As indicated in the project details above, collaboration with visual and installation arts and with digital components are integral to this project’s uptake of and commitment to writing in public intellection and across educational parameters.

Another collaboration arose from the SEED Grant cooperative: Tanisha Jowsey (Health/Medicine) asked me to write an essay on how to write poetry for inclusion in her writing anthology now published as Medicine Reflections. I delivered my new essay, “Three Steps toward Poetry,” in January 2017 and it was included in the anthology (pages 140-144).

Another SEED Grant recipient I am working with is Alys Longley (Faculty of Creative Arts and Industries / Dance Studies Programme). We are co-supervising a Performance Writing PhD in Creative Practice student, Tru Paraha.

Tru Paraha is included in the March symposium on Performance Writing.

To see the timeline of Lisa’s project development, click here.

Lisa’s original SEED Fund grant project description can be found here.


A shot from the project installation exhibited at General Library’s Window Gallery Photo by Tony Chung


Project resources

For more information about this project, see the exhibition page here.

Below are a list of resources as well as outcomes and deliverables which stemmed from this project:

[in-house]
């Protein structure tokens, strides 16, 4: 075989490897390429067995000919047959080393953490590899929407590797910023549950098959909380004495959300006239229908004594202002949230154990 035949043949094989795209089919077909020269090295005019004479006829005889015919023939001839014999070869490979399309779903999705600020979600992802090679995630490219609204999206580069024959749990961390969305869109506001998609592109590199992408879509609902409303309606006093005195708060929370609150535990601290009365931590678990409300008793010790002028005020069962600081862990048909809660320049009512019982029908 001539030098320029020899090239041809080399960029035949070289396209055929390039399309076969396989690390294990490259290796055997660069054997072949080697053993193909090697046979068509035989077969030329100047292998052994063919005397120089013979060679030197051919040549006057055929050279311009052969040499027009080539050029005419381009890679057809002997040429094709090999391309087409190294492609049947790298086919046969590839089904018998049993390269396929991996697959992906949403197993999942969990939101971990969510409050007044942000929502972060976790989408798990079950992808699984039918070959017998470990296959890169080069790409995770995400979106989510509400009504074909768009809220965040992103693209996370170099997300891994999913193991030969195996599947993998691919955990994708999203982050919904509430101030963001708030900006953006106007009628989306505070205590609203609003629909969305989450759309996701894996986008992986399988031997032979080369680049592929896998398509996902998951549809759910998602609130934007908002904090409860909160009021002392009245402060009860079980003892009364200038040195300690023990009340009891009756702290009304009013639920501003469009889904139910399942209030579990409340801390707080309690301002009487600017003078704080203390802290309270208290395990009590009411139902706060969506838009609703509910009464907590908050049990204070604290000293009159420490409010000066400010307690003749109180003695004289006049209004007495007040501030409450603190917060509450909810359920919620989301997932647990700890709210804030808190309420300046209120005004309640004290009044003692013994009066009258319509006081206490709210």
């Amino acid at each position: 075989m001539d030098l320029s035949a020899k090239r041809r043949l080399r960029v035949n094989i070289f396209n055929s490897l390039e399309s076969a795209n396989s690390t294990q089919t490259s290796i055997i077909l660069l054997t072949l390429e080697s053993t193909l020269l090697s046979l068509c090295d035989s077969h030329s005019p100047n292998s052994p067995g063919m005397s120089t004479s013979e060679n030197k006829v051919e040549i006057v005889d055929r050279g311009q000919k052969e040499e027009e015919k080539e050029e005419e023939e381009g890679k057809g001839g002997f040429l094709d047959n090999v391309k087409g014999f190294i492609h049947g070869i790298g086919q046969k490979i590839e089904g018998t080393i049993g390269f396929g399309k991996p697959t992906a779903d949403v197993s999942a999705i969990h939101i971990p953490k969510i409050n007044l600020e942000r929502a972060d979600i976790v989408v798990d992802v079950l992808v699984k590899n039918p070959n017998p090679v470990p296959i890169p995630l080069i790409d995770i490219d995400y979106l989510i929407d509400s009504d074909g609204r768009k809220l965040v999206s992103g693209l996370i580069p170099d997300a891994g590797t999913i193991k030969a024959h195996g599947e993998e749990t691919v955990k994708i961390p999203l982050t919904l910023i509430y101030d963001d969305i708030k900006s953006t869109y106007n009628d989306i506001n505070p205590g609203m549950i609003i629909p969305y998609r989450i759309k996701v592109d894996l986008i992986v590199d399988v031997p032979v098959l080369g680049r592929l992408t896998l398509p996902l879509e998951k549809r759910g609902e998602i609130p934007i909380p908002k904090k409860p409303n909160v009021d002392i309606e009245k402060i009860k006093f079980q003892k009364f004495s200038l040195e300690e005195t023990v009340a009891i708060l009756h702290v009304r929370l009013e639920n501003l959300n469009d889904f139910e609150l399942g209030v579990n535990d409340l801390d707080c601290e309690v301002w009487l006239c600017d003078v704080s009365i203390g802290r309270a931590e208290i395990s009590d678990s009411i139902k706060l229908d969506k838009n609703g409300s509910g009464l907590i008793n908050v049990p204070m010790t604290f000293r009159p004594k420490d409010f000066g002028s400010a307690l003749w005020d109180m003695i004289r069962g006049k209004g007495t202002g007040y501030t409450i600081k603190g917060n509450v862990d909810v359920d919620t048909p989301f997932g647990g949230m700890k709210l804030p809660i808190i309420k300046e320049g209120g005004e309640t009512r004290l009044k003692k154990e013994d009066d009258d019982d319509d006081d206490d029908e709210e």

Outcomes / deliverables

Deliverable: new original pedagogical essay, “Three Steps Toward Poetry,” for Tanisha Jowsey’s SEED Grant-funded anthology Medicine Reflections (February 2017). Pages 140-144. Tanisha approached me after the November 2016 SEED Grant meeting at CLeaR and asked me to write this essay for her project. I was happy to do so and glad to see the excellent final product assembled and published.

Outcome: commencement of the new course ENGL 305, “Modern Writing and Critical Thinking.”  Semester 1 2017.

Deliverable: new symposium: Performance Writing. Featuring John Hall, Kelly Malone, and Tru Paraha. Arranged and moderated by Lisa Samuels. 22 March 2017. Owen Glenn Building 040B 2-4 PM.

Outcome: 17 May lecture to ENGL 252, “Introduction to Creative Writing,” on the multi-media aspects of the ENGL 305 installation work.

Outcome: Presentation at the CLeaR Annual Teaching and Learning Symposium.